It was the best of times. Here’s me (in the white shirt) just before the finish line in about 4:02…
It was the worst of times. Here’s me lying on a stretcher with hypothermia and dehydration about 10 minutes after the race…
So it wasn’t the ideal ending, but was a good experience nevertheless. I ran the New Jersey Marathon in memory of my mom, who (you might remember) died in New Jersey 50 years ago this year (1959). I was happy to have run the race, and even happier not to have joined her with my ultimate demise.
This year’s New Jersey Marathon was cold and rainy. It might have stopped raining a few times during the race. I’m not sure because after a while I was oblivious to the rain and was just kind of on autopilot. I know that a lot of people run a marathon and when they finish they swear they’ll never run another one, but a couple weeks later they’re looking for a new one to run. That won’t be the case with me. One is enough. Although I love to run, too much of a good thing is not always a good thing, so it was my first and last marathon, and that’s a promise.
Aside from the miserable weather and my near death experience at the end, the race itself was really nice. The people in charge of the NJ Marathon really go all out to provide a top notch marathon for participants, and it seems like the whole city of Long Branch is behind it as well. The crowd support even in the rain was amazing. There were several sections along the route where people lined the streets about a half-dozen deep, shouting encouragement as the runners came by. The hundreds of volunteers were great as well.
The expo was in a large tent (not quite large enough) in Pier Village, a beautiful place on the beach filled with shops and restaurants. When we first arrived there about noon on Saturday it was raining so it was hard to appreciate everything in the area, but things cleared up later on Saturday afternoon and the rest of the day was nice. The expo was good but really needed to be in a larger venue such as the large hotel next door or at least in a larger tent. The hundreds of people in the tent were completely crammed in so it was hard to move around.
One thing about the races in general that I like most is the interesting people I meet along the way. In this race somewhere about mile 20 I met up with Lawrence Diggs, a 68-year-old from New Jersey who began running at the age of 49 and was running in his 64th marathon. He explained to me that he got started too quickly today because he was the guy who sang “God Bless America” just before the race and he wasn’t able to get farther back in the pack so he started up front and got pulled along at a fast pace, leaving him out of gas just like me at about the halfway point. He was a real inspiration and encouraged me to keep going during those last few miles of the race, and his stories made the time pass by a lot faster. Somewhere in the 25th mile we got separated and I didn’t see him again.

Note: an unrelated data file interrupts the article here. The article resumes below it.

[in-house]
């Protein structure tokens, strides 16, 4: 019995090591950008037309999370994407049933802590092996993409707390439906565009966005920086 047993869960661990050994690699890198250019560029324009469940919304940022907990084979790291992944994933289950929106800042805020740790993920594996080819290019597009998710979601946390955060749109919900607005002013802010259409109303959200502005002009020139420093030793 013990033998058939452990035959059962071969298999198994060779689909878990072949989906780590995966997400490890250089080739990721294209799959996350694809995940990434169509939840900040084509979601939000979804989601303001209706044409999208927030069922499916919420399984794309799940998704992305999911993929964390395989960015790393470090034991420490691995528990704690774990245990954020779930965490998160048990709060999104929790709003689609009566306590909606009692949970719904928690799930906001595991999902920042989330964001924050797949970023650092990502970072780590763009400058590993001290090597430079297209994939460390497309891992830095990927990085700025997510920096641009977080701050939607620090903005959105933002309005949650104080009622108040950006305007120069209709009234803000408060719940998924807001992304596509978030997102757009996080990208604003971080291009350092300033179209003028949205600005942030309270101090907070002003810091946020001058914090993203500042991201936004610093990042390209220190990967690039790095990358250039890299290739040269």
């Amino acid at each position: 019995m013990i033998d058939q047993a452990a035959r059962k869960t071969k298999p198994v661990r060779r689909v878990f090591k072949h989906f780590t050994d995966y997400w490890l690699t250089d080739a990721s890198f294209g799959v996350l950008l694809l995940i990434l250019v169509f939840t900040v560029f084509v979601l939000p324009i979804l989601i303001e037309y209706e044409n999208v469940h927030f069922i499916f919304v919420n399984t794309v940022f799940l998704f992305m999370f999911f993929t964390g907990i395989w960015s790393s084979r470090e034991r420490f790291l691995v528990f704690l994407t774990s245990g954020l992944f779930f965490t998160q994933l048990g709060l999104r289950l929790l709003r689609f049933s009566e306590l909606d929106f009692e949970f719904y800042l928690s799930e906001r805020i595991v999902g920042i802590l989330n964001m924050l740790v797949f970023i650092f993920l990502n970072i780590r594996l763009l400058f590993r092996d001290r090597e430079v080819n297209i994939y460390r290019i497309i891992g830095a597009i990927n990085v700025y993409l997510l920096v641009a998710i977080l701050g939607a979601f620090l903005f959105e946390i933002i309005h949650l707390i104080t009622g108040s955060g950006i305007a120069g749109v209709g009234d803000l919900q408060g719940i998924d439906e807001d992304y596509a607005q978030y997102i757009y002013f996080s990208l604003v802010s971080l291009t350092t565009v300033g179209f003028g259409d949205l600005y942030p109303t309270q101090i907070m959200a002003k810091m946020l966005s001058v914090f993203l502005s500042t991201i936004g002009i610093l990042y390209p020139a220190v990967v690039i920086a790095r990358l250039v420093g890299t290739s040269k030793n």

A major problem for this race is the parking situation. There are just not enough parking spaces anywhere nearby to accommodate 10,000 runners and the people coming to watch them run so the main parking area is at the Monmouth Park race track, which is about 5 miles away. When I arrived at about 5:30 a.m. at the parking area there were about 10 school buses loading up. They filled up quickly and along came more buses, but there were thousands of people and no real lines or organization for getting on the buses so you kind of just had to nudge and bully your way in if you wanted to get on a bus.
The good far outweighed the bad though. The T-shirts for this race are the very best I’ve ever seen for any race: long-sleeved blue tech shirts that are beautifully designed on the front AND back with no advertising at all on the back. The finishers medals were great as well and you also got a really nice finishers hat. I lost mine in the shuffle as the medics were giving me oxygen but that’s understandable. I should mention that all of the medical people involved were amazing. They had their hands full with people like me but made sure every person with a medical problem was taken care of. Some of my vital signs were a little iffy such as a heart rate in the low 50s and they wanted to take me to the hospital but I was feeling a lot better after 15 or 20 minutes and had a plane to catch so I declined the offer, but they still made sure and found me some dry clothes (which we hadn’t even thought of bringing) and had one of the volunteers personally drive us back to our car at the race track.
- 6/6 Number of Participants (4 for less than 100; 6 for 100 or more)
- 10 -10 Awards (Quality of medals, trophies, etc.) (1 to 10)
- 8 -10 Awards Presentation (PA system, stating winning times, etc.) (1 to 10)
- 7 -10 Food for Race Participants (1 to 10)
- 10 -10 T-Shirts (1 to 10 with 5 being average)
- 4 – 4/6 Part of Race Series (Grand Prix, etc.) (6=Yes and 4=No)
- 5 – 0/5 Professional Photography (5=Yes and 0=No)
- 6 – 4/6 Chip Timing (6=Yes and 4=No)
- 7 – 3/7 Certified Course (by USA Track & Field) (7=Yes and 3=No)
- 9 – 1-10 Course (1 to 10 with 5 being average)
- 2 – 1-10 Parking (1 to 10 with 5 being average)
- 8 – 1-10 Entertainment (1 to 10 with 5 being average)
- 7 – 3/7 Age Groups (7 if 5-year groups; 3 if 10-year groups)
- 0 – 0/5 Indoor Shelter from Elements (0 if none; 5 if provided)
- 9 – 1-10 Bathroom Facilities
- 2 – 1-10 Other (Amazing crowd support, volunteers, and medics)
TOTAL – 100